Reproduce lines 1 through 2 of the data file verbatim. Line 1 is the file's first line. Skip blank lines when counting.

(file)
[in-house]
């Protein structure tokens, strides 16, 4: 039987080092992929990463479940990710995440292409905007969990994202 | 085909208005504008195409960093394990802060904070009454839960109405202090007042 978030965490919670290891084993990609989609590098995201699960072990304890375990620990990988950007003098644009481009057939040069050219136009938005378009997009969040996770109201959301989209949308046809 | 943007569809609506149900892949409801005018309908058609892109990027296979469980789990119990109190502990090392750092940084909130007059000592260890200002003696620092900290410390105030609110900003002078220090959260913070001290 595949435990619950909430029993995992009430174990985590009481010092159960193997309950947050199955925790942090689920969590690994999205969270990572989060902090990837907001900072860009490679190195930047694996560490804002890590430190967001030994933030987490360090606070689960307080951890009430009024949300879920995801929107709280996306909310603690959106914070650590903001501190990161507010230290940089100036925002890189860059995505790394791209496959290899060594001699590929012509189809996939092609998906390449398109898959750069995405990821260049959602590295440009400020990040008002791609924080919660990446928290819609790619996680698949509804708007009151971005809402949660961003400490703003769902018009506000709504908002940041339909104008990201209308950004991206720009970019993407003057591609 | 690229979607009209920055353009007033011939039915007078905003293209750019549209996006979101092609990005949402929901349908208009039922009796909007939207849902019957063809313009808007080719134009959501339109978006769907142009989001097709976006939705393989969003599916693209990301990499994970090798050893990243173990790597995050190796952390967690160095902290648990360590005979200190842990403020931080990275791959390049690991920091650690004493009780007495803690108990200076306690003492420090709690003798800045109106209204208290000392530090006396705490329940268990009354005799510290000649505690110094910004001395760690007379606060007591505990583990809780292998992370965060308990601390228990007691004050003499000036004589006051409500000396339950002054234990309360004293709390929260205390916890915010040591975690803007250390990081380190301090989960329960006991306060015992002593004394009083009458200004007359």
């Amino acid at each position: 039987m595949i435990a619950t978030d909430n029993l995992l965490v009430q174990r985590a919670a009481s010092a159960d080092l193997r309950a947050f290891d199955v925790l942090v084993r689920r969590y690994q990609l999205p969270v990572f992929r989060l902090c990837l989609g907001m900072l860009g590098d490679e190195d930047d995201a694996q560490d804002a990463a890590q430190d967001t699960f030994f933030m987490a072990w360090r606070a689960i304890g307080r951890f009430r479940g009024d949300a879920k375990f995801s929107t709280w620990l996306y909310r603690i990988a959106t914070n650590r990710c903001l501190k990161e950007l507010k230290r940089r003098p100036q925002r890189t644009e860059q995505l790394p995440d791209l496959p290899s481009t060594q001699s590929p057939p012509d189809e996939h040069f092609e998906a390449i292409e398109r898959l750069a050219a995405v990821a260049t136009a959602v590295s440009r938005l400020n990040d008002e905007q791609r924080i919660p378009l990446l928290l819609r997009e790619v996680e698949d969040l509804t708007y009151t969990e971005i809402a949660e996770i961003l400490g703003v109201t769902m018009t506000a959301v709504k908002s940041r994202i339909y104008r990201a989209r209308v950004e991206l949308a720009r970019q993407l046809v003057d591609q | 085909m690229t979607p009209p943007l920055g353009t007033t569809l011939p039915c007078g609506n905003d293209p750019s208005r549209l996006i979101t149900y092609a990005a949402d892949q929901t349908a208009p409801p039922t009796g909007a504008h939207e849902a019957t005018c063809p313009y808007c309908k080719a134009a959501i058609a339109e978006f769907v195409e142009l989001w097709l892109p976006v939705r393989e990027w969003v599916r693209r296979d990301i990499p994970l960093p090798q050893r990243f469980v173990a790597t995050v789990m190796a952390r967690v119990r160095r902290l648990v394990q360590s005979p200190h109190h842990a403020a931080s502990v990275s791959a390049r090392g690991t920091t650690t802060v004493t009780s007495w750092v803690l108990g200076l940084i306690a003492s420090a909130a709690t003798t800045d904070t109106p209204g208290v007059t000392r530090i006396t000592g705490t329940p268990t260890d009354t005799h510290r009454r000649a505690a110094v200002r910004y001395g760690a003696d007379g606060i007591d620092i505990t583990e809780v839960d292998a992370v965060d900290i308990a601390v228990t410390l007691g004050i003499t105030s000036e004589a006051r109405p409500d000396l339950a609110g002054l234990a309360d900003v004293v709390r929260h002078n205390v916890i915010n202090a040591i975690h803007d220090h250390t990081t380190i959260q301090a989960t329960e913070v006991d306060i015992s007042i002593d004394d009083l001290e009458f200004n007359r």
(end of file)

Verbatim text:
[in-house]
């Protein structure tokens, strides 16, 4: 039987080092992929990463479940990710995440292409905007969990994202 | 085909208005504008195409960093394990802060904070009454839960109405202090007042 978030965490919670290891084993990609989609590098995201699960072990304890375990620990990988950007003098644009481009057939040069050219136009938005378009997009969040996770109201959301989209949308046809 | 943007569809609506149900892949409801005018309908058609892109990027296979469980789990119990109190502990090392750092940084909130007059000592260890200002003696620092900290410390105030609110900003002078220090959260913070001290 595949435990619950909430029993995992009430174990985590009481010092159960193997309950947050199955925790942090689920969590690994999205969270990572989060902090990837907001900072860009490679190195930047694996560490804002890590430190967001030994933030987490360090606070689960307080951890009430009024949300879920995801929107709280996306909310603690959106914070650590903001501190990161507010230290940089100036925002890189860059995505790394791209496959290899060594001699590929012509189809996939092609998906390449398109898959750069995405990821260049959602590295440009400020990040008002791609924080919660990446928290819609790619996680698949509804708007009151971005809402949660961003400490703003769902018009506000709504908002940041339909104008990201209308950004991206720009970019993407003057591609 | 690229979607009209920055353009007033011939039915007078905003293209750019549209996006979101092609990005949402929901349908208009039922009796909007939207849902019957063809313009808007080719134009959501339109978006769907142009989001097709976006939705393989969003599916693209990301990499994970090798050893990243173990790597995050190796952390967690160095902290648990360590005979200190842990403020931080990275791959390049690991920091650690004493009780007495803690108990200076306690003492420090709690003798800045109106209204208290000392530090006396705490329940268990009354005799510290000649505690110094910004001395760690007379606060007591505990583990809780292998992370965060308990601390228990007691004050003499000036004589006051409500000396339950002054234990309360004293709390929260205390916890915010040591975690803007250390990081380190301090989960329960006991306060015992002593004394009083009458200004007359």